Native New Zealand flora and fauna play a starring role on Flaming Pyramids’ tiles:
The Puriri Moth is New Zealand’s largest moth, the female having a wingspan of 150 mm (6″) and the smaller male, 100 mm (4″). The moth is only found in the North Island but is able to take advantage of native, naturalised, and cultivated trees for feeding and as sites of burrows for pupating caterpillars. In fact, it spends its first five to six years in the caterpillar stage and only a few days as an adult.
Immediately identifiable by the white ring around its eye, the diminutive Waxeye is also known as the Silvereye. Similar-looking closely related birds are found throughout Australasia, and in fact, it is believed the waxeye self-introduced to New Zealand in the 1830s. This is reinforced by its Māori name, tauhou, which means ‘new arrival’. It is protected as a native species and enjoys a diet of insects, nectar, and fruit.
The only mushroom to feature on a banknote anywhere–the NZ $50 bill–the Werewere-Kōkako mushroom is of interest to scientists as a blue food colouring. In a legend of the Tuhoe tribe, the kokako got its blue wattles from rubbing its cheeks against the mushroom and on the $50 bill, this bird accompanies the mushroom.
The bold Fantail or piwakawaka is loved for its distinctive tail, loud song, and characteristic flitting movements. They can be seen in backyards and urban gardens as well as deeper in the bush. Insects and spiders form the bulk of their diet and they are able to eat on the fly. Other fantail species can be found throughout Australasia and on the Indian subcontinent.
New Zealand is home to Powelliphanta, a genus of land snails that first evolved over 235 million years ago. The largest grow to be 9 cm across. Unable to seal off their shells with mucous, they require a moist environment so they bury themselves under logs and leaves and come out at night to feed on worms. They can live to be 20 years old, only reaching sexual maturity at age 5 or 6 and are vulnerable to introduced mammals.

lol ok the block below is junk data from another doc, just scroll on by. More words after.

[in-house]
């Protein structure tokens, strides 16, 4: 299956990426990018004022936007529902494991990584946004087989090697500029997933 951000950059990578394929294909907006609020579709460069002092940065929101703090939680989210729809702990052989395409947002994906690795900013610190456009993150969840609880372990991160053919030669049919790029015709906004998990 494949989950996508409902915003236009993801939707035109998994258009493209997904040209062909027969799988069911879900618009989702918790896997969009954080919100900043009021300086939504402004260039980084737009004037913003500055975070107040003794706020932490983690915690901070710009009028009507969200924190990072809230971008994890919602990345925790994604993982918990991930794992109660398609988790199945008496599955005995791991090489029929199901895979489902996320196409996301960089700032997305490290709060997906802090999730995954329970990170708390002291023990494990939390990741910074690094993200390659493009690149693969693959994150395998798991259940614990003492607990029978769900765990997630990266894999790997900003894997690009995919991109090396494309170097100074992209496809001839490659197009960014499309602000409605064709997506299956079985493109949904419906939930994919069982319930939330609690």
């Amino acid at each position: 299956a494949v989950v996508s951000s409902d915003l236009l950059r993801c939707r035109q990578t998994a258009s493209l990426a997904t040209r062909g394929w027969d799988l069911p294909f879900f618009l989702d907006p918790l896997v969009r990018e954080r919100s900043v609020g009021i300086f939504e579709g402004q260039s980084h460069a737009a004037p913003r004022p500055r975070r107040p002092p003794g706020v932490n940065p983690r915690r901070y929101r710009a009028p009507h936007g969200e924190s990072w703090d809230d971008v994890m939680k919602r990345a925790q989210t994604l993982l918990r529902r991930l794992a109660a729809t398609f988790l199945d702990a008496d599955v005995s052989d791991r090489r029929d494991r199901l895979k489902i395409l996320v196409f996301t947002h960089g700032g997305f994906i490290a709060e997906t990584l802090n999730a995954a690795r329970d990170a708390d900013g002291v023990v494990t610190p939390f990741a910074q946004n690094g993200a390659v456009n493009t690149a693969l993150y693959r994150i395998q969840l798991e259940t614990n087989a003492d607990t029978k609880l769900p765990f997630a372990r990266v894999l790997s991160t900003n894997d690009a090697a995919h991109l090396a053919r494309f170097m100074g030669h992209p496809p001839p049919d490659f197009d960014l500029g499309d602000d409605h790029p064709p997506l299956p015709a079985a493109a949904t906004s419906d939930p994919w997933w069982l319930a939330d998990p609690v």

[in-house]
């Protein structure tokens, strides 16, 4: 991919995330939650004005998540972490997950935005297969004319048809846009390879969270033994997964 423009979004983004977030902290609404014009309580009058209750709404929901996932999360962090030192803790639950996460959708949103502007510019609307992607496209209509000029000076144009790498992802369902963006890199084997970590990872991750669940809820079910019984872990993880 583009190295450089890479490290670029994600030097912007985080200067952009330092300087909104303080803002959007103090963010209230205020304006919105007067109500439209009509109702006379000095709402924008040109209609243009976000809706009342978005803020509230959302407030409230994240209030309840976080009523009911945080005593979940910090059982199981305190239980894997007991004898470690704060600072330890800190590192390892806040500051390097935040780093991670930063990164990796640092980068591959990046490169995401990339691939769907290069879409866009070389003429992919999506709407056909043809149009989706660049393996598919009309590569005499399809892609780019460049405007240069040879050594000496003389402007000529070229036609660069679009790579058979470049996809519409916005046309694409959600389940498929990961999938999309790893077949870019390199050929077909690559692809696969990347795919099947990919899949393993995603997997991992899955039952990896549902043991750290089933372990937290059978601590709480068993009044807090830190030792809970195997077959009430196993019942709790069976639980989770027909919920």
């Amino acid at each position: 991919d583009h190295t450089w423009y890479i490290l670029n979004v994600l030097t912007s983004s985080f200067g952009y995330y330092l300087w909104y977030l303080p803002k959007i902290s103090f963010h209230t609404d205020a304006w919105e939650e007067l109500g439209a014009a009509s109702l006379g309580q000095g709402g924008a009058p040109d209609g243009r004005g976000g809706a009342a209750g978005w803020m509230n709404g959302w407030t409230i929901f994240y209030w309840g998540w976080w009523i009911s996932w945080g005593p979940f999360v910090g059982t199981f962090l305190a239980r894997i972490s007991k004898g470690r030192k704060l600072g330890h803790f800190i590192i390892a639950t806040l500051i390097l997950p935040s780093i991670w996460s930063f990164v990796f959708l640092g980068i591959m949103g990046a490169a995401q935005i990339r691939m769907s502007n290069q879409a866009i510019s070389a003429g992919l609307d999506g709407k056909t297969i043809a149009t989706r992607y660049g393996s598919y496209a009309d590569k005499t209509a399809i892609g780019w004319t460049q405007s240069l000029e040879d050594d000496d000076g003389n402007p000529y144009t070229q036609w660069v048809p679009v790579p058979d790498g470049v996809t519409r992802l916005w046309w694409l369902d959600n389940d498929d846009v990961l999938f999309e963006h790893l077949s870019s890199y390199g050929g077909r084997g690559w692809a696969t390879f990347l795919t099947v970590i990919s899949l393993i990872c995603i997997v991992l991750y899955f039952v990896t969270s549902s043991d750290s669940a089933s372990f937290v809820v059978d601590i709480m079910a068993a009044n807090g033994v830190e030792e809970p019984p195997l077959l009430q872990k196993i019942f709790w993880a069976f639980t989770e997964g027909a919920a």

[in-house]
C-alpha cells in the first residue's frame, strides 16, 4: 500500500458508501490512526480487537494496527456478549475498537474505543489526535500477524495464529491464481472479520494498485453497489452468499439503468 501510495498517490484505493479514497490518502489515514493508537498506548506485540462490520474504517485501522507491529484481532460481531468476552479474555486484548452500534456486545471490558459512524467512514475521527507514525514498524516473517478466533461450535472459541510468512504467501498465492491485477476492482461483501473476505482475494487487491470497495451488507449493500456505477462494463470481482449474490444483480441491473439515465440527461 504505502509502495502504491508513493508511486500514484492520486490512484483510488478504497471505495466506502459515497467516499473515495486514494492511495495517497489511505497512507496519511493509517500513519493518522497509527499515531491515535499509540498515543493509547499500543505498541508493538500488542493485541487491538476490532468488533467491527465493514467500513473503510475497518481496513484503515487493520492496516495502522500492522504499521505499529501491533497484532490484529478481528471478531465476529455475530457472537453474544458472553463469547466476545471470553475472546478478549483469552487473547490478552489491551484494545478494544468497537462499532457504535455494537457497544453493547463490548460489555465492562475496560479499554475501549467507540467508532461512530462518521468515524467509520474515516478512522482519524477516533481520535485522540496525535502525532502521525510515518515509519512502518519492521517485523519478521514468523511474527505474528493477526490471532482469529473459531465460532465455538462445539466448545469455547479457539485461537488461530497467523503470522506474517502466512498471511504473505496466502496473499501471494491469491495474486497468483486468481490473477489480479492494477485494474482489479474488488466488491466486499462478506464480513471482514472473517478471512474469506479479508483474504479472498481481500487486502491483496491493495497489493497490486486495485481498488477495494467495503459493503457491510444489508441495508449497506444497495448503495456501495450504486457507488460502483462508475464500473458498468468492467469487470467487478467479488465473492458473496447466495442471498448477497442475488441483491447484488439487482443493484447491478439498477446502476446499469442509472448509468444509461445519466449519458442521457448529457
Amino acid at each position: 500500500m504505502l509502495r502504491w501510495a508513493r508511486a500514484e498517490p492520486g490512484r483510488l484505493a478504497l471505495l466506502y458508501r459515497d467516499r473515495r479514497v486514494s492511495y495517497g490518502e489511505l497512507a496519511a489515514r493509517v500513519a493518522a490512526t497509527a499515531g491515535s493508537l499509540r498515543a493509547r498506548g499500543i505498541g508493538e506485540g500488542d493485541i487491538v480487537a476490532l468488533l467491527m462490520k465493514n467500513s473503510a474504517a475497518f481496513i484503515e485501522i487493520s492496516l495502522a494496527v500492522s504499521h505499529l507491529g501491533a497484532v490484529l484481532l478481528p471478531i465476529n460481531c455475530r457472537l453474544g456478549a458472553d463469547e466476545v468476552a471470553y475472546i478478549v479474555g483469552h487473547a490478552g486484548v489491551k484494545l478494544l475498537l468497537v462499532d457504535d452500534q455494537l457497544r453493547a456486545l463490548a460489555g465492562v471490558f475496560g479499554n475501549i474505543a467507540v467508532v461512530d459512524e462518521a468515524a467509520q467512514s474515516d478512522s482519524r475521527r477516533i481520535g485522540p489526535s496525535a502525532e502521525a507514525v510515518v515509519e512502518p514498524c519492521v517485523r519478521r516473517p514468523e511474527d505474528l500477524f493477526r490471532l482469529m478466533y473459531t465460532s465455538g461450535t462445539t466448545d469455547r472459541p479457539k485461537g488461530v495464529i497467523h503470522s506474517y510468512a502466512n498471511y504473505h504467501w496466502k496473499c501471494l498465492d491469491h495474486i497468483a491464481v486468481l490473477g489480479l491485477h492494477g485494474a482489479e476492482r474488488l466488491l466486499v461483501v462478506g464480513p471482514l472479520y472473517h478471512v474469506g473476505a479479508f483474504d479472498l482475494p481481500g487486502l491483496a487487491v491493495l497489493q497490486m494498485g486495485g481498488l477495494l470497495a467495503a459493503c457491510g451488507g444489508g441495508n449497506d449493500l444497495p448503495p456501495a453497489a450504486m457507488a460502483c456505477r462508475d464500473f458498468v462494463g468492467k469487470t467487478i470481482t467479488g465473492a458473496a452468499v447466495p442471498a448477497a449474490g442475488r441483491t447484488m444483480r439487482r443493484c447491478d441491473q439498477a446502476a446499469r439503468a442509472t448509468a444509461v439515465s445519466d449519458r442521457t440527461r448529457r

The Australasian swamphen is found in Australia, Indonesia and Papua New Guinea. In New Zealand it may have self-introduced about 1000 years ago or been brought by Maori settlers, who gave it the name Pukeko. Often spotted in small groups beside motorways, they have managed to thrive alongside ever-encroaching human development and predators.
The Blue Moon Butterfly, known as the Eggfly butterfly outside New Zealand, has a large range including Madagascar, South and Southeast Asia, certain Pacific islands, Australia, and Japan. Males have jet black bodies with white spots while females (like this one) are brown with markings along the edge of the wings. Females guard the leaves where they lay their eggs.
Notoriously mischievous, the Kea is the world’s only alpine parrot, inhabiting the forested mountainous areas of the South Island. Olive-green, it has brilliant orange feathers under its wings. Adult birds can weight up to 1 kg (2.2 lbs). They will interact with skiers and tourists, investigating and sometimes ransacking their cars, backpacks, and other equipment.